Sister sets out on her 110th year
Sister Dympna (left), who was 109 yesterday, with her 96-year-old sister, Sister Bede
Sister Dympna Carew, believed to be the oldest living Irish person, celebrated her 109th birthday yesterday.
The Dominican nun, from Dundrum, Co Tipperary, emigrated to South Africa more than 84 years ago and lives in retirement at St Michael's Convent, Rondebosch, Capetown.
The head of the convent said yesterday that Sister Dympna remained generally healthy and doctors were amazed at her complete recovery from a fall which caused her to be hospitalised last year. "She has no real ailments and the doctor never comes to see her."
Dublin-born Sister Giuseppe said: "She sits out in a chair every day and sleeps and eats well. She also hears fairly well, depending on your tone of voice, and is entertaining and knowledgeable. If she's in good form, she can give you an earful!"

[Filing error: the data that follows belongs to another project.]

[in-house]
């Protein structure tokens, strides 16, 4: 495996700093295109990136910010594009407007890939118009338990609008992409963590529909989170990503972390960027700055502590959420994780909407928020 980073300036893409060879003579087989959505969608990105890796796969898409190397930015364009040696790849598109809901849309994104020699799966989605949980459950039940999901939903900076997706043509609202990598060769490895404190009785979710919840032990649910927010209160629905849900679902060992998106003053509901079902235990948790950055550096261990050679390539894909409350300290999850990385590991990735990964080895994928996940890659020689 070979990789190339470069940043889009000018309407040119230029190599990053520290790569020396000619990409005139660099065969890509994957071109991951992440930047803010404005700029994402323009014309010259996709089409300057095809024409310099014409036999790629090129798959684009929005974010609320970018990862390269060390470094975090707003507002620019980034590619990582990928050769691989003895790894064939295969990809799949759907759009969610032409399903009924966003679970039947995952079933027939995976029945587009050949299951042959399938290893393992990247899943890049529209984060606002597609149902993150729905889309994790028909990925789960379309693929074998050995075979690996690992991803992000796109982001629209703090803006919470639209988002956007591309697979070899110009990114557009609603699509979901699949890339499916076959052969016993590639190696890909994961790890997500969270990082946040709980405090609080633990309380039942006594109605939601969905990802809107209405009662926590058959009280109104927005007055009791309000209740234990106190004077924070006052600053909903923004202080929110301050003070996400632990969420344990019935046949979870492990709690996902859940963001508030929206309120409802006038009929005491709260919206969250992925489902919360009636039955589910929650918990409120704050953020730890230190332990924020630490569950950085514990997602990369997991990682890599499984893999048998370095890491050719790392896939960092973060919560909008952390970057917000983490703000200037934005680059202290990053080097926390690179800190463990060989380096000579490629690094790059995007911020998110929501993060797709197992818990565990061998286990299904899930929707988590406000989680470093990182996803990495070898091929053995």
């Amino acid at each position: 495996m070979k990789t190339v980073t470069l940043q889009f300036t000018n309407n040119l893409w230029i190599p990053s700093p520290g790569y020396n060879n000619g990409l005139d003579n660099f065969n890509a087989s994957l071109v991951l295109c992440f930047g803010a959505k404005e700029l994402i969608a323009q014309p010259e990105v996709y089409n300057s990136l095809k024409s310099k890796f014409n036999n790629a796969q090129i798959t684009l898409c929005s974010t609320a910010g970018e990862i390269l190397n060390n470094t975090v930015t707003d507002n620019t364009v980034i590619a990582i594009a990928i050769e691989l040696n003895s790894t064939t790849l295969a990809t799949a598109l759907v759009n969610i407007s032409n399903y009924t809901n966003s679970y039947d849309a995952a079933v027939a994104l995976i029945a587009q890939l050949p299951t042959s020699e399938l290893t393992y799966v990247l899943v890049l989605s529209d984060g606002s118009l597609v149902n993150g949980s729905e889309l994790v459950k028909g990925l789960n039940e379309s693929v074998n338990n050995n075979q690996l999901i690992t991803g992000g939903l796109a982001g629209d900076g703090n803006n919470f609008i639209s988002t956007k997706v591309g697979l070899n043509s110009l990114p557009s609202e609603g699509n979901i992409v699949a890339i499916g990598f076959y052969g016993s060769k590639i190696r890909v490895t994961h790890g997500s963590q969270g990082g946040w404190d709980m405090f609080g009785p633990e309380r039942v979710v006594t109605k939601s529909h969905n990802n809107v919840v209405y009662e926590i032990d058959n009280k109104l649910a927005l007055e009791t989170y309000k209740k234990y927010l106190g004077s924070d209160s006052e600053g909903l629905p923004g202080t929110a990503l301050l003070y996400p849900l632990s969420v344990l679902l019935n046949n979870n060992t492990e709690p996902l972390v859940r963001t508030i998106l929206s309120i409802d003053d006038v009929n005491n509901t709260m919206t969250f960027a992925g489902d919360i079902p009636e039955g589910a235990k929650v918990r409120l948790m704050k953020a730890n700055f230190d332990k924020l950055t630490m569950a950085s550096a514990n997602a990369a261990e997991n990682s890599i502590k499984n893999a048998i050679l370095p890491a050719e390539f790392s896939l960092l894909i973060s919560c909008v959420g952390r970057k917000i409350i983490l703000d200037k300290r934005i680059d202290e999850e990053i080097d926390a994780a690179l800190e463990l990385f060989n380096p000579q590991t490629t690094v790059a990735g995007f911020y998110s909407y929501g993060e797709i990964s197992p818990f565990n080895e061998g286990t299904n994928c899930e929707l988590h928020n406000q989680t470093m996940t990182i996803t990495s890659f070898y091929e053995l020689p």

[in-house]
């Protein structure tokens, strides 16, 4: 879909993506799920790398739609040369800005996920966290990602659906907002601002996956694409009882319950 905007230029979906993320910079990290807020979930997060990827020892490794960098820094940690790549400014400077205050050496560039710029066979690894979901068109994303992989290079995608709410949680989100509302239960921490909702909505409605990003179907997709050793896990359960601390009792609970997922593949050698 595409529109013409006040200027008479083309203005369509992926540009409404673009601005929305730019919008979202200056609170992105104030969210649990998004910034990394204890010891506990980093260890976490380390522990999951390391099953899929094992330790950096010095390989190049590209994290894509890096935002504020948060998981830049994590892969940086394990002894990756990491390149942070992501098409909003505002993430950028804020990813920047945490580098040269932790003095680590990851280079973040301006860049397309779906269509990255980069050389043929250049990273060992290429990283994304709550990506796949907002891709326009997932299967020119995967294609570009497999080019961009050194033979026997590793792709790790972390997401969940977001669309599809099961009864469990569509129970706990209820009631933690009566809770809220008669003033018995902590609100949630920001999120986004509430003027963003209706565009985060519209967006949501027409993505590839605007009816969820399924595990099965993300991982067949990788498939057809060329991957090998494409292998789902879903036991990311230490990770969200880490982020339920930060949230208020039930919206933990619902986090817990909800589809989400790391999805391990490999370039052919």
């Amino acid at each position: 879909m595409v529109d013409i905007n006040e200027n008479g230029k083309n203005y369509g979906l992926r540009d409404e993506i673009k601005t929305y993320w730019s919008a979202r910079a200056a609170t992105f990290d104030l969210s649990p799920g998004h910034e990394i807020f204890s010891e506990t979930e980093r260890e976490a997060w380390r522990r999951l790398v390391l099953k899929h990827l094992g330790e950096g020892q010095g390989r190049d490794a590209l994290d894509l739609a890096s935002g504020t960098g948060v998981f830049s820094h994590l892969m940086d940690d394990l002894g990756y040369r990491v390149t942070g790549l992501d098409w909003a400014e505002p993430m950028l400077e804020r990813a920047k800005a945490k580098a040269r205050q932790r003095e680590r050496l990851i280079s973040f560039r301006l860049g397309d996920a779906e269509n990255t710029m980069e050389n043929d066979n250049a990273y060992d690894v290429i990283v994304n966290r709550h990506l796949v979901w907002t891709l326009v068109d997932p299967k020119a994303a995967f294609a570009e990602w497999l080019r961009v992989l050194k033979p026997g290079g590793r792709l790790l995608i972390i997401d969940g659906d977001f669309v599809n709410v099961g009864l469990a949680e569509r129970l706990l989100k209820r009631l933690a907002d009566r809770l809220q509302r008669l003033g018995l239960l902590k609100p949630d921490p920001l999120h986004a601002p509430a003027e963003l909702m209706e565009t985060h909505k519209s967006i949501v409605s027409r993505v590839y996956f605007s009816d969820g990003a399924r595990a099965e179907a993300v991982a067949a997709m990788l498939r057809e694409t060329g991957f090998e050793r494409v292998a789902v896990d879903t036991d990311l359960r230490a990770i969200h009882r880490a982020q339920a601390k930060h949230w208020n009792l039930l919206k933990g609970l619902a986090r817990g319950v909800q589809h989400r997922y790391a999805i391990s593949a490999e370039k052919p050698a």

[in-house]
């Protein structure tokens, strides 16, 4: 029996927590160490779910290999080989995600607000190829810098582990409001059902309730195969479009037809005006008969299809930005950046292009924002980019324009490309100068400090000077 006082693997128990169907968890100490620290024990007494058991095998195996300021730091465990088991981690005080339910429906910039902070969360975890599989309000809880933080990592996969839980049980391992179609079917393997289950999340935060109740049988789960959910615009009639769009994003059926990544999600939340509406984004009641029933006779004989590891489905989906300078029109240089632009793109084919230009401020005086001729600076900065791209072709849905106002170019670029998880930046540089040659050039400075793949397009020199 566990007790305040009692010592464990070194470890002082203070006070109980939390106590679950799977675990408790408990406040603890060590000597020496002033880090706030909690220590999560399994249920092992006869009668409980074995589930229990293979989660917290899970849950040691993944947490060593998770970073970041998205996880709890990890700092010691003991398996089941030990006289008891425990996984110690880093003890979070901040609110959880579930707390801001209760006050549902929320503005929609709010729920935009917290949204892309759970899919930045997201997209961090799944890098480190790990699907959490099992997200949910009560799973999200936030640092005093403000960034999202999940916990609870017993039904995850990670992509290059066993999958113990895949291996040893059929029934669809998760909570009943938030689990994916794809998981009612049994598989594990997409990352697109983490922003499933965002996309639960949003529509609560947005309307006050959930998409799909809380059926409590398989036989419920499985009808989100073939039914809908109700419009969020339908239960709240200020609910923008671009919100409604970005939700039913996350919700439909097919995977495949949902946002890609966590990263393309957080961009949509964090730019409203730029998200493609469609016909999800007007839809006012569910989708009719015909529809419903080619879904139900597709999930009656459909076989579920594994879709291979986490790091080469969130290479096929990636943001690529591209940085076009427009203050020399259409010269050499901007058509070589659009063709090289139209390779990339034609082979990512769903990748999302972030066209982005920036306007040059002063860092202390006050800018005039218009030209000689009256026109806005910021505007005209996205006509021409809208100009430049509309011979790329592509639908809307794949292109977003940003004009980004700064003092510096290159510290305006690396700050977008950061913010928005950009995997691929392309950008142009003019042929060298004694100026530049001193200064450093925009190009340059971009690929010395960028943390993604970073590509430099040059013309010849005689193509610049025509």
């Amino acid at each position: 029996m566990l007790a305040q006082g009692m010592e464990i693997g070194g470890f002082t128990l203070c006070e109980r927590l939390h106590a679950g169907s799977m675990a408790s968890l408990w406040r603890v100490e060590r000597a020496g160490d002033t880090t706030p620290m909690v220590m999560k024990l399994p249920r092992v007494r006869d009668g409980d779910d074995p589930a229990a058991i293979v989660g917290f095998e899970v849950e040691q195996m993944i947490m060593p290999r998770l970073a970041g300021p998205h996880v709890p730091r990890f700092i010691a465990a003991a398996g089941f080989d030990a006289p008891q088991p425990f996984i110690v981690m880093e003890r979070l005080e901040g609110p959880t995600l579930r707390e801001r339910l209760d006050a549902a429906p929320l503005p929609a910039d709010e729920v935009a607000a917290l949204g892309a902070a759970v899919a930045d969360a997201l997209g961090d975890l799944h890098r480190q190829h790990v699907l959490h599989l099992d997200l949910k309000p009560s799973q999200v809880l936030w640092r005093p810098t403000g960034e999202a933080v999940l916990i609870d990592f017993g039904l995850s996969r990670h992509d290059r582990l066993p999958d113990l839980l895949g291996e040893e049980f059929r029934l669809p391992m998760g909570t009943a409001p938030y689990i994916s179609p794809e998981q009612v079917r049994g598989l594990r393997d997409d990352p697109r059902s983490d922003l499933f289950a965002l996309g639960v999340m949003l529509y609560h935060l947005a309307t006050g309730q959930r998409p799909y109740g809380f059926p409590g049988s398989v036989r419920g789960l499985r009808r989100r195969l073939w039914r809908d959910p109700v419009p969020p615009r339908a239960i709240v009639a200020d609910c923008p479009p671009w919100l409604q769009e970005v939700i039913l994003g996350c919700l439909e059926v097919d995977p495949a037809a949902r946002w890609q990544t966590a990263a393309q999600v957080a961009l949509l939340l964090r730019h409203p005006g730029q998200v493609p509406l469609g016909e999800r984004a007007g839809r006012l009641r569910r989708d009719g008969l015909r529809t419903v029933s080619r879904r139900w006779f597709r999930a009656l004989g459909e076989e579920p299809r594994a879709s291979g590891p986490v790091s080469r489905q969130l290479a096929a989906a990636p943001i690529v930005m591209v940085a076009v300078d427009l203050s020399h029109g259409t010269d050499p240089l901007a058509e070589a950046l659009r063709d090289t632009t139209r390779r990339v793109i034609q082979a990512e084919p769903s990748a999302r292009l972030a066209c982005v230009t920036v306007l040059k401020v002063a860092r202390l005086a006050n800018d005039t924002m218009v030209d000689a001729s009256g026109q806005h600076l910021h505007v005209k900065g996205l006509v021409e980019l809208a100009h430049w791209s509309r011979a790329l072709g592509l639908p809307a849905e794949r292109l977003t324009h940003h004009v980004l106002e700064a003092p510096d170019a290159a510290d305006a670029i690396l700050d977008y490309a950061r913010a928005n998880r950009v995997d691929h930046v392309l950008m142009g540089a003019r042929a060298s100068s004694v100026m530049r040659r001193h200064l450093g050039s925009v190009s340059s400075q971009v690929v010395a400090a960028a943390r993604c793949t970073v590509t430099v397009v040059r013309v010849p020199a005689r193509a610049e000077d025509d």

Sister Dympna, who taught until she was 85, celebrated her birthday by greeting friends and past pupils. "We got a cake from the supermarket but decided against having 109 candles," said Sister Giuseppe. "We had 108 last year and found them hard to fit".
Occasionally Sister Dympna refers to her age. "From time to time she announces she `hasn't got long for this world' or that she's `going to die'. When we question her about when she expects to die, she replies `Oh, in a year or two, now.' If she lives to be 110, she'll have lived in three centuries and will really be a phenomenon"
The Capetown Dominican community of 19 includes her sister, Sister Bede (96). Two other sisters lived to be 100 while two brothers survived into their 90s.
In Dublin, the Department of Social Community and Family Affairs said the oldest person on its books is aged 106 years, and it has 176 people claiming benefit who are more than 100 years of age.